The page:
As easy as it is to get these boots on and off, there are a couple of caveats. First, easy is not synonymous with pain free. The shell will likely bite your instep a bit when you remove the boots. If you have ever owned Lange boots, you know what this feels like. However, unlike Lange boots, there is no worry about getting stuck while the boot is chewing up your instep, unable to remove it. With the Dodge boot, the instep bite is just a brief moment of discomfort that you pass through as the boot comes off. There is truly no danger of getting stuck. The heel canal works wonders and egress is always smooth.
Second, the evil, biting shell also consistently tries to eat the boot tongue. When you push the tongue out so you can put the boot on or take it off, invariably the lower part of the tongue will end up getting pushed through the split in the shell. Once you get your foot where it is supposed to be, you have to get the tongue back under the shell where it belongs. Since carbon fiber is extremely stiff, pulling the shell back in order to make this happen can be somewhat difficult. It takes a bunch of effort of strategic pulling to make this happen. I've also found that swearing loudly at the boot helps in this process.
Ok, so if you read my previous post, you are probably wondering what makes these boots so great. Then again, if you've read this far you already know the boots are comfortable and easy to get in and out of, so isn't that enough for you? Oh right, you want performance do you? Well let me tell you, the performance of these boots is out of this world.
The benefits of carbon fiber are numerous. The first benefit is that these boots are incredibly light. How light? I don't know for sure, but they feel about half the weight of a traditional plug boot. My guess would be around 8 pounds which is about the same weight as the current line of Dynafit AT beef boots. While this is obviously nice when you are schlepping across the parking lot, it really matters when it comes to tipping. What Dodge has done with these boots is eliminated fully half of the intertia you have to overcome in order to start a typical plug boot tipping. Not only that, the sidewalls of these boots are as stiff or stiffer than the best performing boots out there--and they are crazy thin. All of this results in a level of lateral responsiveness that simply hasn't existed until now. And, by default, the boots want to hang a bit out. They are ready to tip. They are EASY to tip, They are DYING to tip. And they respect no tipping point. While I'm sure you can park and ride with these boots, it ain't what they want to do. The natural inclination (no pun intended) when you are wearing these boots is to lay them over and KEEP TIPPING. And since they are thinner, you can tip even more before your boot contacts the snow. So when I say they will raise your game, that is one of the things I'm talking about. They make it so much easier to tip, that whatever your level is, you are going to tip more. Let me rephrase that. You will not just tip, you will be tipING. AND TIPPING IS GOOD. It was only day three of the season for me, yet from a tipping perspective, I felt like I was getting some of my best turns ever with these boots. I subjected these boots to a wide variety of turn radii and in all cases, I was tipping to bigger angles than ever before.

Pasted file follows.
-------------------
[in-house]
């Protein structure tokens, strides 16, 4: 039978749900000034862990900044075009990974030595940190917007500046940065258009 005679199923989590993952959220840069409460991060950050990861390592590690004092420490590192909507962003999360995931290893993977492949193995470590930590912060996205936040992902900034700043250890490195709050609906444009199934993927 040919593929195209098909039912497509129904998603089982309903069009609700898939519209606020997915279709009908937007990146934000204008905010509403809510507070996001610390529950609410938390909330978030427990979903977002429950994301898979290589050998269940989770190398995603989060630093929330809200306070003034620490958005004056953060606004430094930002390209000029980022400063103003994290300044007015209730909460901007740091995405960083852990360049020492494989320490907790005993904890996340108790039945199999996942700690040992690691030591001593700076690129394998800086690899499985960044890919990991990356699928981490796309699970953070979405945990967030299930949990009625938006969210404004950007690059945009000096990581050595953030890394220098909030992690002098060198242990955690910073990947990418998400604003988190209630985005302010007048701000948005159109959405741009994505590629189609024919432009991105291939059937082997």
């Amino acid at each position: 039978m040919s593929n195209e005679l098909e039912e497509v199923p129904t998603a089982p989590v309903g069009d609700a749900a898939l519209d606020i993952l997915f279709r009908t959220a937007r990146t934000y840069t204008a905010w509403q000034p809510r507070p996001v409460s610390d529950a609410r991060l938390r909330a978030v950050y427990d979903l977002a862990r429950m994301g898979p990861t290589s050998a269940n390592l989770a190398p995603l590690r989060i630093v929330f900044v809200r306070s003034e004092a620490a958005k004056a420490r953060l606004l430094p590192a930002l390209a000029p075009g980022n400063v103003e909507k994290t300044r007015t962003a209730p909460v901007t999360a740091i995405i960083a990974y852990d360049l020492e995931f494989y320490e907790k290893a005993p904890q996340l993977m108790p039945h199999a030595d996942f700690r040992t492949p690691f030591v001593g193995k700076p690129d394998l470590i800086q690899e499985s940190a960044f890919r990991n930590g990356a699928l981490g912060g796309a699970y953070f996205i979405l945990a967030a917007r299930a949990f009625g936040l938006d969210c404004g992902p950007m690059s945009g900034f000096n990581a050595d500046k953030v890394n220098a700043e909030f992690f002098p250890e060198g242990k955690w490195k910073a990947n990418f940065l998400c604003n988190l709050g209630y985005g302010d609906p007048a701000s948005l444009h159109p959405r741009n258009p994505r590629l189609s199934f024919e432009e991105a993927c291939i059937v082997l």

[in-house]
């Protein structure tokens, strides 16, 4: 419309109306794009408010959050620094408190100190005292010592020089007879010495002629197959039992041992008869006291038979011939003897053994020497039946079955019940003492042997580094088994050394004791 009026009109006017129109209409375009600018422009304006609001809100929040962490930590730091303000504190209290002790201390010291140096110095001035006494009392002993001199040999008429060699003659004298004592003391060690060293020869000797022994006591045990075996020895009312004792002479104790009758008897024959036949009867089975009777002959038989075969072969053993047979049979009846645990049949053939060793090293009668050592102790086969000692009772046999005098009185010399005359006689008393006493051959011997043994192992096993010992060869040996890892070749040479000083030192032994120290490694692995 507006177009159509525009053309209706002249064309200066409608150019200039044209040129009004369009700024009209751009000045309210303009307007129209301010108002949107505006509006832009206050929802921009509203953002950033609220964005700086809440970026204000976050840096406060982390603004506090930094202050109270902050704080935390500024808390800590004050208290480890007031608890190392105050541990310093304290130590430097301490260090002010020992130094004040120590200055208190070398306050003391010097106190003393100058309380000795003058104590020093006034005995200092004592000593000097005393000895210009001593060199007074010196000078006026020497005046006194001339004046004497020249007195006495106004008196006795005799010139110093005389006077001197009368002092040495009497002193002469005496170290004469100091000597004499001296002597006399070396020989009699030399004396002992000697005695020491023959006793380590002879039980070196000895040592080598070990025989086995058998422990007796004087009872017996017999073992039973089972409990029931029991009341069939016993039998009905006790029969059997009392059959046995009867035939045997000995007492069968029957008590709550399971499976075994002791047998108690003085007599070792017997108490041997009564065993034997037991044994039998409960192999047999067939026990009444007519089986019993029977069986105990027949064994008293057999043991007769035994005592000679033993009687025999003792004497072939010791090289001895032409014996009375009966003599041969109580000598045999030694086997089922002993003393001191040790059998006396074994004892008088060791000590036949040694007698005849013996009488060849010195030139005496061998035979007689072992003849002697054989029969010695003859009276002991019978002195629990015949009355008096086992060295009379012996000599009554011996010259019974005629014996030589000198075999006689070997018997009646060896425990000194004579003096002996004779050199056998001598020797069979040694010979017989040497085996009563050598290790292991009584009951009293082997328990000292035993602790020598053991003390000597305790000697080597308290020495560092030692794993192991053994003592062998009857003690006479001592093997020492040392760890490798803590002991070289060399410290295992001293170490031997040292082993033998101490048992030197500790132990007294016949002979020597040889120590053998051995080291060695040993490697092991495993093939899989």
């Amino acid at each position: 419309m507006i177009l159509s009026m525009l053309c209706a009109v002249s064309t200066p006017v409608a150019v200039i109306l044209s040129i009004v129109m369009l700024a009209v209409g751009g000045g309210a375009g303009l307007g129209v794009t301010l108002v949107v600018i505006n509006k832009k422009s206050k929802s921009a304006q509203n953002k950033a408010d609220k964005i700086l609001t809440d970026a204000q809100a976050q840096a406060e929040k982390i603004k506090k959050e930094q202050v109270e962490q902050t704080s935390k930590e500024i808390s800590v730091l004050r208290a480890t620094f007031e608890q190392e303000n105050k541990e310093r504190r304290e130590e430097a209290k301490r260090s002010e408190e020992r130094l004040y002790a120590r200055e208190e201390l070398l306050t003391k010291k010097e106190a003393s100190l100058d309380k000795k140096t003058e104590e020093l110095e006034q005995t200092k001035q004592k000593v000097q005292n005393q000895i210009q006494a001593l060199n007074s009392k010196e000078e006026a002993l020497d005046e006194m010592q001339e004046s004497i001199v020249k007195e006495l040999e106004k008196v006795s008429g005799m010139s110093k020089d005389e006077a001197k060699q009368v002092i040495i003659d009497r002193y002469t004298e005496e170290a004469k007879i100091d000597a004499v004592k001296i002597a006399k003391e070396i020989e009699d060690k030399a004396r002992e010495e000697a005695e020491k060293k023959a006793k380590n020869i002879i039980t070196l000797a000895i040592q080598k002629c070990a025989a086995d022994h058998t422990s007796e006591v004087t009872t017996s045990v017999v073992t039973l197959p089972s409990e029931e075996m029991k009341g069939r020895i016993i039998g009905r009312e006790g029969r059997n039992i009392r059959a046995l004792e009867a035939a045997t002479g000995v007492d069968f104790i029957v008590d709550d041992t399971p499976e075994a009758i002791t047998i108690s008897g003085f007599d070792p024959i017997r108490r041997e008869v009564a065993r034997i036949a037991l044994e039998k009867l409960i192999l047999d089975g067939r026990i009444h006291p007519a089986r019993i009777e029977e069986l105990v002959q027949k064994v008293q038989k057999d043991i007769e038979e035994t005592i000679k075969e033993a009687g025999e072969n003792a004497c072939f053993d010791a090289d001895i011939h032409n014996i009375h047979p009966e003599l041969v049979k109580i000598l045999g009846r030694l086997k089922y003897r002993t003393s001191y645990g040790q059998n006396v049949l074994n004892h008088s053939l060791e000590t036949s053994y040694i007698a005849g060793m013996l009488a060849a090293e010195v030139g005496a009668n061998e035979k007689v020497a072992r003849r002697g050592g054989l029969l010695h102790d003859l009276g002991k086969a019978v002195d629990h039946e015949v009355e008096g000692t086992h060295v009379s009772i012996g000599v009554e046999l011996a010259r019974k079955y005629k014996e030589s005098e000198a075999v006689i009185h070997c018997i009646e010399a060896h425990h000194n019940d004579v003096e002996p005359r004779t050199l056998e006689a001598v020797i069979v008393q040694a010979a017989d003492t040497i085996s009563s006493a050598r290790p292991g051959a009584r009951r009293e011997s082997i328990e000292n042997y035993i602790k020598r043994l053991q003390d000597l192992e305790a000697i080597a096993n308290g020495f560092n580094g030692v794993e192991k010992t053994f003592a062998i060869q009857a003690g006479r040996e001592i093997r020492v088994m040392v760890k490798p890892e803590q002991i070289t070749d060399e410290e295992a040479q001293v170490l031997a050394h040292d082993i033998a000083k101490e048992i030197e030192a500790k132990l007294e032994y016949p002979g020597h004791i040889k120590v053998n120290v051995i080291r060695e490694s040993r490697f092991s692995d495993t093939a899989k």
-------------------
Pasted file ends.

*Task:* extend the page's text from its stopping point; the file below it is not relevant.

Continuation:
I've got to say though, that these boots are FREAKY light. It took me a run or two to get truly comfortable with how light they are because my brain was telling my that they were too light to possibly be stable. But they are stable, and eventually I figured that out and settled down. You'd think that a boot as responsive as these are would feel twitchy, but they don't. And I had ample opportunity to open it up today. These boots will go to eleven and have no problem whatsoever with it.
So beyond responsiveness, the other major feature of carbon fiber is its dampening properties. There is always chattering going on in conventional boots and that reduces your edge grip. The Dodge boots dampen the chattering out better than any other boot out there. In addition, the stiffness of the shell means that when you press your ankle against the side of the boot, the power transfer is instant and total. The combination of these properties is a boot that yields superior edge hold.
The snow today was firm enough that the superior edge-holding capabilities of this boot were very noticable. Since it was only day three of skiing, let's just say that there was more than one turn where I wasn't getting full pressure to the ski edge like I should have been. In spite of that, I was still holding in those turns--turns where I normally would have slipped. When I wasn't screwing up edge pressure & was doing what I was supposed to be doing, the feeling of grip was amazing and solid. By the end of the day, I was holding tighter arcs on steeper stuff than ever before.
So there you have it. Harald is spot on when he calls this boot a game changer. I think I'll close with a comment my friend James made as we were standing in the lift line. He looked down at my boots and said, "Those boots are pretty low profile; people will never notice that you are wearing them, but they will certainly notice your skiing." That just about sums it up.